Seasonality Update: What Doesn’t Go Down Must Go Up

By Callum Thomas

[biiwii comment: it is a pleasure to welcome Callum to the exclusive list of contributors!]

As I write this article the S&P500 is up 1.4% month to date, with a max drawdown of -0.6% – which makes for a relatively joyful experience in September despite the previously mentioned sinister seasonality that typifies the historical averages for that month.  Hence the weird title “what doesn’t go down must go up” – and while seasonality didn’t “work” in September, it’s worth highlighting that the final months of the year are typified by positive seasonality *on average*.  If you’re happy with that then stop reading, and if you’re waiting for the ‘but’ then proceed to the next paragraph.

October, as the sinister seasonality statistics article showed in the table, while on average seeing positive returns also has the honor of having the highest best and the lowest worst return on record, and saw the largest standard deviation.  In other words, historically October can be a wildcard month.  This becomes interesting when you think about the wrangling for reforms in American politics (healthcare, tax cuts/reforms), the likelihood of more North Korea escalation, and the launch of Quantitative Tightening.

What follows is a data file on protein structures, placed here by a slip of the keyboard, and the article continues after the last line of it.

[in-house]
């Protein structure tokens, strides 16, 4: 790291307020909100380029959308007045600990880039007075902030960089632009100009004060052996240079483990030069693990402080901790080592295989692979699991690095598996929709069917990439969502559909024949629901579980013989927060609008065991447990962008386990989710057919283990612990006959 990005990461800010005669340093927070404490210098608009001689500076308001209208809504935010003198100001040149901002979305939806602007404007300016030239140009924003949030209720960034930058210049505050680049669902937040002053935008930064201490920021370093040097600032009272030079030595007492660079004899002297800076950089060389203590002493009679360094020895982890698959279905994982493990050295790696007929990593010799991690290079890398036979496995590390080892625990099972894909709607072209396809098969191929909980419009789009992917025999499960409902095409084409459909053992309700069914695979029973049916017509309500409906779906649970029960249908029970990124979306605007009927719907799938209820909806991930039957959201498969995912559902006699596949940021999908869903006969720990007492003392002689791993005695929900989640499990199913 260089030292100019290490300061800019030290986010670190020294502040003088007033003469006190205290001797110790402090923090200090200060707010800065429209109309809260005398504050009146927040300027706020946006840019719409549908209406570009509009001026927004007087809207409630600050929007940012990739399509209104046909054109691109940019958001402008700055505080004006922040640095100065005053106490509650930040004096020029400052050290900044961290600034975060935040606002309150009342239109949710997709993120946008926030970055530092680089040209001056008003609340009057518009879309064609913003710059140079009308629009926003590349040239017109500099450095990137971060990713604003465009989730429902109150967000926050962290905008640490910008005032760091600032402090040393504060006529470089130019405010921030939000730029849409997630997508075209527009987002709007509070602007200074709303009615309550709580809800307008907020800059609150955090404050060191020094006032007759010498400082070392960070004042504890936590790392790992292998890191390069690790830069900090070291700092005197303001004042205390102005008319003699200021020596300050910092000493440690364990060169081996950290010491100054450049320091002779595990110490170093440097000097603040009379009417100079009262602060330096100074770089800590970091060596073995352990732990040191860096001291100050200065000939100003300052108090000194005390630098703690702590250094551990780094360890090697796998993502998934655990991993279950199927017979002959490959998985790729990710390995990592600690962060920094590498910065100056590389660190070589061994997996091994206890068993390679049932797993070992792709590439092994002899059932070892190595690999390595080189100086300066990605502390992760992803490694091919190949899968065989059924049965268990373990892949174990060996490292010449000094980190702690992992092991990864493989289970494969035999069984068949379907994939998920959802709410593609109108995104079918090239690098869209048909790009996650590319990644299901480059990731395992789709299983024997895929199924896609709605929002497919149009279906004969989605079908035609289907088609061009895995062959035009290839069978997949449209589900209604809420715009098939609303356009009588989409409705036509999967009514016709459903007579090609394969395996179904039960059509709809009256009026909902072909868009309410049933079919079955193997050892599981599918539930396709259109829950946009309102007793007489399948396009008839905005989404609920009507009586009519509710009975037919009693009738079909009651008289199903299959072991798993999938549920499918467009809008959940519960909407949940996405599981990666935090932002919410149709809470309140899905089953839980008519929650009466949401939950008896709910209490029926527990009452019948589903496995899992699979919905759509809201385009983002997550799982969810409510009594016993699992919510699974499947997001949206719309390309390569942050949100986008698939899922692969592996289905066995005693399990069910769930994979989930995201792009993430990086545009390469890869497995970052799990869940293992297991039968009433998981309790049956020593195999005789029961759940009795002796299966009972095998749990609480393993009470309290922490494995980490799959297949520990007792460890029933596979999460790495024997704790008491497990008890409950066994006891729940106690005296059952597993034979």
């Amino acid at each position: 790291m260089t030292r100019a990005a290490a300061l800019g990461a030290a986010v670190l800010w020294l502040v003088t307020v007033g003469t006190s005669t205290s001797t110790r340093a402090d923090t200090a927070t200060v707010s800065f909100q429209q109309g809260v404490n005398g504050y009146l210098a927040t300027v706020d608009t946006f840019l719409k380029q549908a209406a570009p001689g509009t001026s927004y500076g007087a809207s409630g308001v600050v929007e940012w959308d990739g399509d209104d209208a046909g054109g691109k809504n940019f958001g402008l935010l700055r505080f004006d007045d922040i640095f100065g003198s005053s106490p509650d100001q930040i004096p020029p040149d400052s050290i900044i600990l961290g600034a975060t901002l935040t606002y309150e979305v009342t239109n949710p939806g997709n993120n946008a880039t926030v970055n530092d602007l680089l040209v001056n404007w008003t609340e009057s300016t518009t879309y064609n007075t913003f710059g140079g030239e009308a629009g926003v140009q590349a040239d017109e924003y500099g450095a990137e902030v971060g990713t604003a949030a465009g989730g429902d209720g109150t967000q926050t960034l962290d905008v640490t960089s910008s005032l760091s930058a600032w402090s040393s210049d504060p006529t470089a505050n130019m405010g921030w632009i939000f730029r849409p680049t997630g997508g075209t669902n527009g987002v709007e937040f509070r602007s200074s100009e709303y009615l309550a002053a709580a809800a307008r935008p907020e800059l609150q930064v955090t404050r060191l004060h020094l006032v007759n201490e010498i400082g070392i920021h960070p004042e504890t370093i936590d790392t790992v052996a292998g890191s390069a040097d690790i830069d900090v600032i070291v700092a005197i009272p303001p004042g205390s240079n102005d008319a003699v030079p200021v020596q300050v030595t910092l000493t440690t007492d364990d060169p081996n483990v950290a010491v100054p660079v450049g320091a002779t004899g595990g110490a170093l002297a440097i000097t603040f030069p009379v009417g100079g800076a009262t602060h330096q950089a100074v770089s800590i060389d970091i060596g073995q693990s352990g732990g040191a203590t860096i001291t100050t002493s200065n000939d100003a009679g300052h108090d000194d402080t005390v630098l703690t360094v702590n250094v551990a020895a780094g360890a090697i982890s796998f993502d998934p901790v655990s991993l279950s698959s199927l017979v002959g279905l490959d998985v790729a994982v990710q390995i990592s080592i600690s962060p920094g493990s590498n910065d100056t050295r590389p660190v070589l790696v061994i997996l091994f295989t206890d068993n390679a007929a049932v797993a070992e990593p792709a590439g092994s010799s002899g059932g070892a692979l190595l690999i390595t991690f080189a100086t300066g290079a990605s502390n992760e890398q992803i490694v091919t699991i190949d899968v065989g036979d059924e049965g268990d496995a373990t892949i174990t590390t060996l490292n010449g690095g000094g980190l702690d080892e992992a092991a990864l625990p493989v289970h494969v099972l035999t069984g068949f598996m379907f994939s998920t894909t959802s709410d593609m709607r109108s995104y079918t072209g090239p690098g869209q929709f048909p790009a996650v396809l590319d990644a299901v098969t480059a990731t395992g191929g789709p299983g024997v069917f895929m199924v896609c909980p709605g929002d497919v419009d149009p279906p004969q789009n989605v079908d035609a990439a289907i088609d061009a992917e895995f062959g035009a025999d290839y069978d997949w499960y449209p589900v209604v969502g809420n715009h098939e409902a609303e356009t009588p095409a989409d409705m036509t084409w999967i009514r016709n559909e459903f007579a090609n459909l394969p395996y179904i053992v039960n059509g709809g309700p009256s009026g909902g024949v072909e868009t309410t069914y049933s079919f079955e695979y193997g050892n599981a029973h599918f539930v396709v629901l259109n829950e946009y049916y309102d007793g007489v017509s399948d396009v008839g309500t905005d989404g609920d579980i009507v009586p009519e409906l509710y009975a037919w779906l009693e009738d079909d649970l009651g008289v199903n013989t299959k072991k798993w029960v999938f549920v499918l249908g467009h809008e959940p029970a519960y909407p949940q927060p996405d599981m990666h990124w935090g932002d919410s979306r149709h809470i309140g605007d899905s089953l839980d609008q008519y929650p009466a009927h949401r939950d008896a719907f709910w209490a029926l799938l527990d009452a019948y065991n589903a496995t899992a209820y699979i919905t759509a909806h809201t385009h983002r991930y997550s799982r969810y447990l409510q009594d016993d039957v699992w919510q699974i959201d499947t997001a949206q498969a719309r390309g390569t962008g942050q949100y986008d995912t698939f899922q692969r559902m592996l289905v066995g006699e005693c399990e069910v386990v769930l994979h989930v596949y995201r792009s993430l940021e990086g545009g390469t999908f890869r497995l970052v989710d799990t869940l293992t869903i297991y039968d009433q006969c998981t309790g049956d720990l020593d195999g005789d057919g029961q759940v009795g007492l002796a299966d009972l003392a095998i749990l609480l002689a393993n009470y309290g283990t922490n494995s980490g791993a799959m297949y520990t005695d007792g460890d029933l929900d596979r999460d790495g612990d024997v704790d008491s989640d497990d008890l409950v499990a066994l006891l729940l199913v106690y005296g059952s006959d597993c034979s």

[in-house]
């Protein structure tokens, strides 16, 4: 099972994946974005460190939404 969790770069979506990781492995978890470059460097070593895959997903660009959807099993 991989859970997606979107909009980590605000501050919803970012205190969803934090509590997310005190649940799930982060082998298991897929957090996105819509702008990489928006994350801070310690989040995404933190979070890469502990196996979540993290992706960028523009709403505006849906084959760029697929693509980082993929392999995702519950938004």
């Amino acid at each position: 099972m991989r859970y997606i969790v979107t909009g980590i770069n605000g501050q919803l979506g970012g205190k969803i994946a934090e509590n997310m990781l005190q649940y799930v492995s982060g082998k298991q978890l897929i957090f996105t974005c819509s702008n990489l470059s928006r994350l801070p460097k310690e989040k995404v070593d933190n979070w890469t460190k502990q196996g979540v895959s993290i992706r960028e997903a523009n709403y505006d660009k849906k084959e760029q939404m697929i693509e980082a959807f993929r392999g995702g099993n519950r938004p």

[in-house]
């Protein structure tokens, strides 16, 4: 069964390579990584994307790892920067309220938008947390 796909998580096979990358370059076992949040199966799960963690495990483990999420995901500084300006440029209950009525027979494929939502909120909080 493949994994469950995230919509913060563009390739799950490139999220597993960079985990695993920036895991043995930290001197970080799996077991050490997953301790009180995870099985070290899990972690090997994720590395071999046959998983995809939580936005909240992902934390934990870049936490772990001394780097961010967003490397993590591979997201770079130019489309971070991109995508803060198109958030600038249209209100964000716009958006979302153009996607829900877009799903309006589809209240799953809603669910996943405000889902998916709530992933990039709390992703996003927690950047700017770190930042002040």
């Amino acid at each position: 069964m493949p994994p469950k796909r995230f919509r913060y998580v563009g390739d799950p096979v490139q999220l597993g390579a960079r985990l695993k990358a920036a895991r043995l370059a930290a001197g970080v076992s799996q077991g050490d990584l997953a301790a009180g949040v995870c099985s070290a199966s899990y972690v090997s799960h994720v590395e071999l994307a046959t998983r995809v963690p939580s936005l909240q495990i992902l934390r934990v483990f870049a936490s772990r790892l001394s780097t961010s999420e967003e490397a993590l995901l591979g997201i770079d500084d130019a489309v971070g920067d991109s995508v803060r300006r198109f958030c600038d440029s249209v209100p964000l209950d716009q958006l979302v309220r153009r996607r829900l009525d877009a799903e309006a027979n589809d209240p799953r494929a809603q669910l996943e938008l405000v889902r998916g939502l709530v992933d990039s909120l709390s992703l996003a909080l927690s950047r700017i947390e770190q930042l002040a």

On that last note I turn the attention to the second chart, which shows that the historical pattern is the US dollar gets its second wind about this time of the year. This only adds to an interesting mix of moving parts as many asset classes are moving through important transition points.  So, asset alligators beware for scares as the 31st of October approaches….

This chart shows the S&P500 through 2017 YTD against the average seasonal pattern including and excluding the financial crisis, across the year 1990-2016.  It seems to be walking a familiar path.

Comparing the average seasonal tendency of the US Dollar Index and the S&P500, there’s an interesting pattern where both assets get their second wind around this time of the year…

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